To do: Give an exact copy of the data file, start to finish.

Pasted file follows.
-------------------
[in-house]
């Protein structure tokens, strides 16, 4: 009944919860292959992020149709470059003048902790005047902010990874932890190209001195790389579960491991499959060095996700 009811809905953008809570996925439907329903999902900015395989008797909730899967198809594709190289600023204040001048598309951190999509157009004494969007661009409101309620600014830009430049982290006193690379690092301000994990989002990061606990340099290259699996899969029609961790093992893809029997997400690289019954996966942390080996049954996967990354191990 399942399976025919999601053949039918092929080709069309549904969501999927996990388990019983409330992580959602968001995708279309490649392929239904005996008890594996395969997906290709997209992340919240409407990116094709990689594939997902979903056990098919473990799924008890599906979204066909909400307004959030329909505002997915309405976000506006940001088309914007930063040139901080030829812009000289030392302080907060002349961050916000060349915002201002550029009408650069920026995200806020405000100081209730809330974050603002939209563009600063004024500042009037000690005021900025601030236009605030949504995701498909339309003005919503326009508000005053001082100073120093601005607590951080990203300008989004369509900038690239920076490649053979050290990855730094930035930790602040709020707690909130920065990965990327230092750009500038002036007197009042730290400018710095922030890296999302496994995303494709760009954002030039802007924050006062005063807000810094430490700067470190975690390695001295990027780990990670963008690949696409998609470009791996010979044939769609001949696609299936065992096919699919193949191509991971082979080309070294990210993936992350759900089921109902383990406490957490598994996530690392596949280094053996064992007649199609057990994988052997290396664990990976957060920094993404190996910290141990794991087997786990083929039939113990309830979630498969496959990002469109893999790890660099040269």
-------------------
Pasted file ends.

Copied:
[in-house]
């Protein structure tokens, strides 16, 4: 009944919860292959992020149709470059003048902790005047902010990874932890190209001195790389579960491991499959060095996700 009811809905953008809570996925439907329903999902900015395989008797909730899967198809594709190289600023204040001048598309951190999509157009004494969007661009409101309620600014830009430049982290006193690379690092301000994990989002990061606990340099290259699996899969029609961790093992893809029997997400690289019954996966942390080996049954996967990354191990 399942399976025919999601053949039918092929080709069309549904969501999927996990388990019983409330992580959602968001995708279309490649392929239904005996008890594996395969997906290709997209992340919240409407990116094709990689594939997902979903056990098919473990799924008890599906979204066909909400307004959030329909505002997915309405976000506006940001088309914007930063040139901080030829812009000289030392302080907060002349961050916000060349915002201002550029009408650069920026995200806020405000100081209730809330974050603002939209563009600063004024500042009037000690005021900025601030236009605030949504995701498909339309003005919503326009508000005053001082100073120093601005607590951080990203300008989004369509900038690239920076490649053979050290990855730094930035930790602040709020707690909130920065990965990327230092750009500038002036007197009042730290400018710095922030890296999302496994995303494709760009954002030039802007924050006062005063807000810094430490700067470190975690390695001295990027780990990670963008690949696409998609470009791996010979044939769609001949696609299936065992096919699919193949191509991971082979080309070294990210993936992350759900089921109902383990406490957490598994996530690392596949280094053996064992007649199609057990994988052997290396664990990976957060920094993404190996910290141990794991087997786990083929039939113990309830979630498969496959990002469109893999790890660099040269």